WORLAND — An $867 billion farm bill passed by the House of Representatives by a vote of 369-47 on Wednesday (the bill passed the Senate on Tuesday by a vote of 87-13) effectively legalized industrial hemp production in the United States, pending President Donald Trump’s signature, although a lack of budget for research in Wyoming may keep the crop from growing in the Cowboy State.
“Right now, Wyoming is in a hold pattern,” said Wyoming Department of Agriculture Public Information Officer Derek Grant. “We are waiting to see what will happen when President Trump signs the bill, but we still have no funding from the state to buy equipment.”
House Bill 230, introduced in the Wyoming State Legislature in January 2017 and passed into law late last year, enabled Wyoming to join 20 other states in the development of hemp as a viable crop. Although the law became effective on July 1, 2018, the process may take years to implement.
Currently, the Wyoming Department of Agriculture (WDA) is registering with the Drug Enforcement Agency (DEA) to import seeds for cultivation and testing, and does not expect to start issuing licenses to grow the crop until 2019. Furthermore, the state did not appropriate funding in the original bill to staff or purchase equipment for training and testing, which could push legal hemp farming back even further in the state.
Grant also noted that when, and if, completed, the licensing requirements and rules for farming hemp will be released for public comment before finalization. Should the process go smoothly, hemp farming could become a reality before 2020.
As defined by the bill, “Industrial hemp means all parts and varieties of the plant cannabis sativa, containing no more than three-tenths of one percent of (0.3%) of tetrahydrocannabinol (THC).”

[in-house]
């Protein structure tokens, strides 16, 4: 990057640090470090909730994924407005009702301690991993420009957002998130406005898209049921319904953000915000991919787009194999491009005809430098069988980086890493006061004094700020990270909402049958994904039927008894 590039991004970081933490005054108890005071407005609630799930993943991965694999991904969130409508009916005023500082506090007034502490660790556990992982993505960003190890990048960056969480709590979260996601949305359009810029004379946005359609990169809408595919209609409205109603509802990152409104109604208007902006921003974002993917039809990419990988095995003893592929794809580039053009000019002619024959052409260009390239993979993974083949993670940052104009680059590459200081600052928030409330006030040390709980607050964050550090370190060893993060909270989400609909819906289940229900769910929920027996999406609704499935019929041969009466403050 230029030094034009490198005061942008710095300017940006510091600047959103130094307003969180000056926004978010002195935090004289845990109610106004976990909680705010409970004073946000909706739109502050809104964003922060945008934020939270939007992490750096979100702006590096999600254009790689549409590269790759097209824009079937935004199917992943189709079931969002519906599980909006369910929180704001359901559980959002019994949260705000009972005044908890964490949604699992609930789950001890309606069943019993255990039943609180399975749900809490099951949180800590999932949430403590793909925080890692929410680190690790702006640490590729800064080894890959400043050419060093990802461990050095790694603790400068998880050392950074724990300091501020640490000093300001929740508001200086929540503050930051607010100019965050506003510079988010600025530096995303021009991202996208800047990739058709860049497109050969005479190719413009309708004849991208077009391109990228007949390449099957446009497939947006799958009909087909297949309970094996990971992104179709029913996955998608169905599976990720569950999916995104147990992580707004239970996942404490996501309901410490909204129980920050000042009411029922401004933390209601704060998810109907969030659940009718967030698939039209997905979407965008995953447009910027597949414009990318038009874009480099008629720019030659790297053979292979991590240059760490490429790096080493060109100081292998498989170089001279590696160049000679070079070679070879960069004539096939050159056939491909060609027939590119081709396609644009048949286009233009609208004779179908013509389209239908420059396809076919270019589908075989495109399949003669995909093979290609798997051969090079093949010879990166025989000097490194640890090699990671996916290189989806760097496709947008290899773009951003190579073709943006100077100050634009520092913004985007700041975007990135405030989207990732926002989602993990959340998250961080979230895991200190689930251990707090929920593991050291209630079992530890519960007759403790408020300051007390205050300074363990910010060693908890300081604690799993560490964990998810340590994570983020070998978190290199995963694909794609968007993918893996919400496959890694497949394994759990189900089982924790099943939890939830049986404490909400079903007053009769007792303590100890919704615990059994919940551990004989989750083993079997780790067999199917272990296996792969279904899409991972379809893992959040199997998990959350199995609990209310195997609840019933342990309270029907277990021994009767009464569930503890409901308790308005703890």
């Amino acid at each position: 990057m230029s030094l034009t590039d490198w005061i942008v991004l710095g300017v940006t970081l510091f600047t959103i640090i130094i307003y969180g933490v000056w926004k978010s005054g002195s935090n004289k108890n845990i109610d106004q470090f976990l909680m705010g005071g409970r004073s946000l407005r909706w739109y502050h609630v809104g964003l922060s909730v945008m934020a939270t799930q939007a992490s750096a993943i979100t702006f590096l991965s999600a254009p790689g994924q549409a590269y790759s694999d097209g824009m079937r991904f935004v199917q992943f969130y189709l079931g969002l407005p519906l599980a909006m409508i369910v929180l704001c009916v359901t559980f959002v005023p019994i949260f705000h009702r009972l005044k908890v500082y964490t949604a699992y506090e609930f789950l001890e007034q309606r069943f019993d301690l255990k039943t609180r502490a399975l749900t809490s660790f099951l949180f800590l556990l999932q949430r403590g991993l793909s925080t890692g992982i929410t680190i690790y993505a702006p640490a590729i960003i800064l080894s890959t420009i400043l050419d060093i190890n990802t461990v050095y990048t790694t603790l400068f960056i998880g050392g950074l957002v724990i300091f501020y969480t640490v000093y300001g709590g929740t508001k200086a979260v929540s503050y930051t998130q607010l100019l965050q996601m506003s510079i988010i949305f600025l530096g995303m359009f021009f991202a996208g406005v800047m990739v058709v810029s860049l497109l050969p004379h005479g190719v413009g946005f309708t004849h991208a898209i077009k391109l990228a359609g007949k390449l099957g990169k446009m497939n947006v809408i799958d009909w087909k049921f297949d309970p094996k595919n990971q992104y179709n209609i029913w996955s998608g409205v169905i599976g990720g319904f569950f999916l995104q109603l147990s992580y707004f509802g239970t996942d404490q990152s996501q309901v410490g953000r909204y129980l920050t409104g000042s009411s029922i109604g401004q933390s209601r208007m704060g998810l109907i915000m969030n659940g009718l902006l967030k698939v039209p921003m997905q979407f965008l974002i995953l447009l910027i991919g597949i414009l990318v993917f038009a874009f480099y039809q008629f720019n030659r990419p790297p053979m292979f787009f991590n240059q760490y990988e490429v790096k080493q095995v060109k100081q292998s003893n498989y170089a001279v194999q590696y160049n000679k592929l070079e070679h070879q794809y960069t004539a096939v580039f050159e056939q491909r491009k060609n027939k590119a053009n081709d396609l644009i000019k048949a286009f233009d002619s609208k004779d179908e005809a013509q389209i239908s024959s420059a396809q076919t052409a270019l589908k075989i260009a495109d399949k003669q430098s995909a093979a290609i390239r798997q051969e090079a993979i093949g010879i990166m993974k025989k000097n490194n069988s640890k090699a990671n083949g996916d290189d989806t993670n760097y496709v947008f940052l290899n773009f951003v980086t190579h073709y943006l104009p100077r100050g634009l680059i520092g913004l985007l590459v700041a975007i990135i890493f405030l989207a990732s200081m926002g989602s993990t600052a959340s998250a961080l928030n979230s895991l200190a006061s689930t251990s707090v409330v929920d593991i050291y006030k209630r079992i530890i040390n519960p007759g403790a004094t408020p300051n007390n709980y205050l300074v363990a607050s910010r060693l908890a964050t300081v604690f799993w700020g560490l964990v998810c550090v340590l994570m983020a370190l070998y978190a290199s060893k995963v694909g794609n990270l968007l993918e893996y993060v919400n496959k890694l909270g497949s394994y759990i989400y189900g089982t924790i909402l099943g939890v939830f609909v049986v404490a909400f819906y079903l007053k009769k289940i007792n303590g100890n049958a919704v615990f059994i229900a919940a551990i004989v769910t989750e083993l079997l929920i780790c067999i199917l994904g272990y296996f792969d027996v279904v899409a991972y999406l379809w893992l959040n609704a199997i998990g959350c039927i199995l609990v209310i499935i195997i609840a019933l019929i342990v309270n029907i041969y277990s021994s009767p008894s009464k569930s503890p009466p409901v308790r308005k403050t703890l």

In accordance with Wyoming Statute 35-7-2103, industrial hemp is considered an agricultural crop in the state, and once state requirements are upheld, it will be legal for a person to grow, harvest, possess, process and sell industrial hemp.
Under the bill, state licensing would be required to grow industrial hemp, after a criminal background check, fingerprint file and licensing fees are approved by the state. Growers of the product (limited to an agriculture pilot program) would report to the state all buyers and use only state-provided seeds acquired from the state Department of Agriculture.
The farm bill that passed Wednesday specifically states that all state departments of agriculture will be in charge of oversight and regulation.
On the Senate side, both Wyoming Senators John Barrasso and Mike Enzi voted for the farm bill, but against the final conference report. In the House of Representatives, Wyoming Representative Liz Cheney voted for the bill.
After the bill’s passage, Cheney issued a statement, saying that “the Farm Bill is critical for hard-working farmers and ranchers in Wyoming. This bill provides the tools and resources necessary to manage market volatility and risks beyond farmers’ and ranchers’ control including adverse weather conditions and natural disasters. The legislation makes important investments in infrastructure by encouraging rural broadband development, expanding good neighbor authority, and improving forest management practices to better prevent devastating wildfires. In addition, the Farm Bill improves the integrity and oversight of SNAP by modifying waivers and exemptions and providing President Trump the ability to strengthen work requirements. I am also pleased that the important reauthorizations and reforms in this bill are budget neutral.
“Today’s passage of the five-year farm bill reauthorization is essential to the continuity of programs relied on by farmers and ranchers in Wyoming as they work every day to feed the nation. I’m looking forward to this bill heading to President Trump’s desk for a signature.”